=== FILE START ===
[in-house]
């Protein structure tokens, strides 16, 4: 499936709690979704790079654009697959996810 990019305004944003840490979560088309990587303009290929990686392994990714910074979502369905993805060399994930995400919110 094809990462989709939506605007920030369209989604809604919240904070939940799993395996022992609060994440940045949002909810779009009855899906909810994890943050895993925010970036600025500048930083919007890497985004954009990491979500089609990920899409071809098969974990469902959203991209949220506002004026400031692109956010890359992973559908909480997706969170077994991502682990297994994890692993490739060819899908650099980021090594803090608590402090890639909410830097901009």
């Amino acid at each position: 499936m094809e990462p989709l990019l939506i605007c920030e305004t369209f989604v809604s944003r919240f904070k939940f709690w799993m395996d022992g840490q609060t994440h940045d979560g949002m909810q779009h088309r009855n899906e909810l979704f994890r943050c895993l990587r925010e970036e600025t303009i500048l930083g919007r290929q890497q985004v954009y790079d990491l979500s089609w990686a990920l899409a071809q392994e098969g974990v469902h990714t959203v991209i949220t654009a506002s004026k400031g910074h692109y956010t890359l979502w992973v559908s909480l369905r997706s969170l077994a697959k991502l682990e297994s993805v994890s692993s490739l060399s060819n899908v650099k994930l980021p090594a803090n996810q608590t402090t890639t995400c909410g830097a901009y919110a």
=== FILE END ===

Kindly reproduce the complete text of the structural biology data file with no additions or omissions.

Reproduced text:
[in-house]
């Protein structure tokens, strides 16, 4: 499936709690979704790079654009697959996810 990019305004944003840490979560088309990587303009290929990686392994990714910074979502369905993805060399994930995400919110 094809990462989709939506605007920030369209989604809604919240904070939940799993395996022992609060994440940045949002909810779009009855899906909810994890943050895993925010970036600025500048930083919007890497985004954009990491979500089609990920899409071809098969974990469902959203991209949220506002004026400031692109956010890359992973559908909480997706969170077994991502682990297994994890692993490739060819899908650099980021090594803090608590402090890639909410830097901009």
């Amino acid at each position: 499936m094809e990462p989709l990019l939506i605007c920030e305004t369209f989604v809604s944003r919240f904070k939940f709690w799993m395996d022992g840490q609060t994440h940045d979560g949002m909810q779009h088309r009855n899906e909810l979704f994890r943050c895993l990587r925010e970036e600025t303009i500048l930083g919007r290929q890497q985004v954009y790079d990491l979500s089609w990686a990920l899409a071809q392994e098969g974990v469902h990714t959203v991209i949220t654009a506002s004026k400031g910074h692109y956010t890359l979502w992973v559908s909480l369905r997706s969170l077994a697959k991502l682990e297994s993805v994890s692993s490739l060399s060819n899908v650099k994930l980021p090594a803090n996810q608590t402090t890639t995400c909410g830097a901009y919110a």